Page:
Professional, Social Media, Writer's Life

Why Do I Hate Annoying Follow for Follow Requests?

When it comes to growing your audience, the practice of “follow for follow” is a grey area for me. On the one hand, you build your network, foster connections, and make your social media channels work for you. However, it can also take you down the path of being inauthentic.

At face value, follow for follow is just mutually subscribing to one another’s content. Pretty self-explanatory. No harm or foul, right? I like your stuff and you like mine, and it’s so great we connected!

Well, it’s great when that’s why it happens. It’s wonderful when you set out with the intention to make that kind of connection. An authentic connection.

Every now and then, I get a message from a new follower. Completely out of the blue. No previous interaction. “Follow me and I’ll give you a follow back.”

Often it really is that blunt. Other times, it’s couched in a more friendly invitation. But the meaning is the same. “I don’t know/care who you are, but I’ll add to your numbers if you add to mine.”

Demanding Follow-for-Follow is Just Rude

Have you ever had someone randomly come up to you, business card in hand? They ask rapid-fire questions, seemingly interested in getting to know you. What’s your name? What do you do? But there’s no genuine response to your answers. They wait for you to finish talking before getting to what they really want to talk about: them.

I’ve had it happen at journalism conferences, book conventions, New York Comic Con, at the grocery store, and even while walking to my car after work. While I can appreciate the need to hustle for clients when you’re in business for yourself, I’ve never had a good feeling about anyone who approached me this way. It always makes me want to channel my inner Wednesday Addams.

When you do this over social media, there’s another element to be concerned about. This bargain requires trust between complete strangers. I follow you, you follow me, and we both assume neither will welch once we decide to be honest about our lack of interest in the other.

Of course, there’s always the option to mute these people. But if you follow someone just so they’ll reciprocate, then mute all of their content, what is the actual point? You’re not getting anything out of this connection!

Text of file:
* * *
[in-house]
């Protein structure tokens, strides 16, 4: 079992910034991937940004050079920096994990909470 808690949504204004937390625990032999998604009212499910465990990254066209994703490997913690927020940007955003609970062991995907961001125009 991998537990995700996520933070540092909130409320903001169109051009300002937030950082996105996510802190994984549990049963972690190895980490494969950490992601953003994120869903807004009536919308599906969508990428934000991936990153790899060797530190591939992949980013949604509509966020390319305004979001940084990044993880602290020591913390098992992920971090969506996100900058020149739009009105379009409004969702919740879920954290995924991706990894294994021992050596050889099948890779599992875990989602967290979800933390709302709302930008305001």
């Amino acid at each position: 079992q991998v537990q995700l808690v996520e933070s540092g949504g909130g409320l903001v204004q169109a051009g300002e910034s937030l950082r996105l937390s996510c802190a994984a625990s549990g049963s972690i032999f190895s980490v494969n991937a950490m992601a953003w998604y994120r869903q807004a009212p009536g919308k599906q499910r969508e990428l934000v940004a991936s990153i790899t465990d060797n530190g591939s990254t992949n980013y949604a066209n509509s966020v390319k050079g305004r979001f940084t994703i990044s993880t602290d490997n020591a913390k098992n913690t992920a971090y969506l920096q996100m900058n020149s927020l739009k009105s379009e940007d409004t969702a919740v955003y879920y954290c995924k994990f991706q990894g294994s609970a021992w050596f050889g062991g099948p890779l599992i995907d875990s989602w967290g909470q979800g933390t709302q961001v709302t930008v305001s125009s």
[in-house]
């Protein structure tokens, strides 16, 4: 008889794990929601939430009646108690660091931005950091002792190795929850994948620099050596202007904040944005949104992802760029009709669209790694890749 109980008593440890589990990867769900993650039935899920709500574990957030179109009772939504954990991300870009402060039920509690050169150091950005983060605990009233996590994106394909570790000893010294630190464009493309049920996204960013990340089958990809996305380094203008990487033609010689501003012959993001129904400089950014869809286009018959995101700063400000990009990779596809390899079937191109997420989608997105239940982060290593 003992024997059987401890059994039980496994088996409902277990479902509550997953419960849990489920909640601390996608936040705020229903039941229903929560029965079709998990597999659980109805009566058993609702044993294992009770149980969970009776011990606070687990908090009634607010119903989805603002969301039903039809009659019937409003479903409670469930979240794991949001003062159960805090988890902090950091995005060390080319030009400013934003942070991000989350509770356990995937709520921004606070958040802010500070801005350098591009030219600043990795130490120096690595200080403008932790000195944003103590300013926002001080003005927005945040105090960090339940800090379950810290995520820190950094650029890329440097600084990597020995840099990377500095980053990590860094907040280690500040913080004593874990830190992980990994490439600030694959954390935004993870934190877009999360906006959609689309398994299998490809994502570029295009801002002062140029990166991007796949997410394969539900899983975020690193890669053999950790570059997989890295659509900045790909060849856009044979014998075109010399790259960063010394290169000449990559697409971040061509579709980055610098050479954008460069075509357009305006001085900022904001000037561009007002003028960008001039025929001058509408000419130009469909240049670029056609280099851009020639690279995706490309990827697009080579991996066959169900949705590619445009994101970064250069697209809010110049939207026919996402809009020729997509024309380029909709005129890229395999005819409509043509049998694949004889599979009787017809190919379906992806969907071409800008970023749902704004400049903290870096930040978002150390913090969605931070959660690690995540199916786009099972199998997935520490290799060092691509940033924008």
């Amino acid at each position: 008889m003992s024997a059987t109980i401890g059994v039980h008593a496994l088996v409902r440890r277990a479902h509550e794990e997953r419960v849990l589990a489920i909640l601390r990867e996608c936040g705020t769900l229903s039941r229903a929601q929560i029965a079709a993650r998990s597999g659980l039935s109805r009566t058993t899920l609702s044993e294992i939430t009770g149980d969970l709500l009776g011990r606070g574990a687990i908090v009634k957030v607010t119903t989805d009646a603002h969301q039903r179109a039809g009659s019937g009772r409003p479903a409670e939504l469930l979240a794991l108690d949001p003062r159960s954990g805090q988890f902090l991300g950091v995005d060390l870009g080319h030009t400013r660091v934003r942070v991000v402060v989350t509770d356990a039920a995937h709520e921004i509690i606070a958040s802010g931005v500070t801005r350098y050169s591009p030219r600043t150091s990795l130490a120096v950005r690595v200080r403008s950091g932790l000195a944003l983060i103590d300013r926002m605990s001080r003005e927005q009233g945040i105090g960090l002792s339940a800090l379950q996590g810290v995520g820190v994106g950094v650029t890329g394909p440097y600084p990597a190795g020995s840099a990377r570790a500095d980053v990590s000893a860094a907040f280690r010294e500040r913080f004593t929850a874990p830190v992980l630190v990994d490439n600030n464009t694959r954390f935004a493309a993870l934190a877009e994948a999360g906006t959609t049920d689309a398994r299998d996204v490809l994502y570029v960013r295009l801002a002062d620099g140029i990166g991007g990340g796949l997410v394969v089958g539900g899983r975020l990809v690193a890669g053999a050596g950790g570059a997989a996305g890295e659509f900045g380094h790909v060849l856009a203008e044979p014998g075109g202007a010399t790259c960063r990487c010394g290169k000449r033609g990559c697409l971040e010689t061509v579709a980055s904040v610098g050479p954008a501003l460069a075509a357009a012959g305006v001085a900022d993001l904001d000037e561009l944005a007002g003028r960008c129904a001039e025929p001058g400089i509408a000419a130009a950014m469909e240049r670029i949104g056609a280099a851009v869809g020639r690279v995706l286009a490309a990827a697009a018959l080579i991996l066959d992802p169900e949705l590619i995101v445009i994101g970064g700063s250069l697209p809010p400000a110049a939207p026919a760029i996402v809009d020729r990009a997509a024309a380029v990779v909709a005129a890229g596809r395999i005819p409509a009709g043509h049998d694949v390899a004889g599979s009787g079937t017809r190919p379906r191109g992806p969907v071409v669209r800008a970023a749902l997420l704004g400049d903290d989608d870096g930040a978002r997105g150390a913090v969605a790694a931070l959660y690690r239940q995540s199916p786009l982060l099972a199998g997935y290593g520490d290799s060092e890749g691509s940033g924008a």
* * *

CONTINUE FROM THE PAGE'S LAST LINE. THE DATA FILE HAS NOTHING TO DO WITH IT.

Asking for Follows

To be clear, asking people to subscribe to your blog, channel, or social media isn’t a problem. It may come with normal icky feelings of self-promotion, but that doesn’t make it inherently bad. It’s no different than asking people to share your content if they like it. People are more likely to share and follow when you ask them nicely.

By nicely, I mean without being obnoxious. You make it easy for people to follow you. A link on the sidebar and/or footer of your website, or in the description on your YouTube uploads, or your bio on Instagram. A call to action in your posts.

The point is to invite people to be part of your community. A good invitation uses good manners. A bad invitation comes in the form of the people at kiosks in the mall who chase after you with their questions and free samples. Don’t be like that.

If you have no problem being that rude, then at least think about your brand. Do you want people to associate your brand with this kind of behavior?

Forging Authentic Connections

When you’re starting out on building your social audience, you want to look for people who talk about things you want to talk about. We’re not talking about sniffing out the competition, though. You want to look for a conversation to join.

On Twitter, I like to cruise through what’s new under #writingcommunity posts, but also #writerslife. I want to sympathize with people who forgot to save their edits, or who had one of those conversations that’s totally normal for a writer to have but otherwise would be very concerning to outsiders (such as several chats with my Brazilian jujitsu-doing partner about proper non-lethal choking techniques for a fight scene I was stuck on).

I see and listen to others. Maybe I comment or retweet. If I like what they say, I follow them because I want to see more of them in my feed. (But I rarely get push notifications about anyone; that’s way too overwhelming.)

Or I see one of the many tweets about writers giving other writers a lift. You introduce yourself in the thread, mention what you write about, and maybe drop a link. And you talk to some others and find some people to follow. Some follow you back.

But that is more of a digital social networking event. There are no requirements to follow everyone in the thread. Absolutely zero pressure to follow people you’re not interested in.

The Bottom Line

Choosing to subscribe to someone’s content should be a personal expression of interest and an investment of time and attention. Yes, there is networking value in following others. But brands and businesses need an engaged audience.

Without engagement, your followers are just a number of people not listening to you.

If the only way you’re able to gain new followers is by trading follows for follows, maybe you need to spend more time on your content. If your content isn’t of good quality and value, no one will engage with it.

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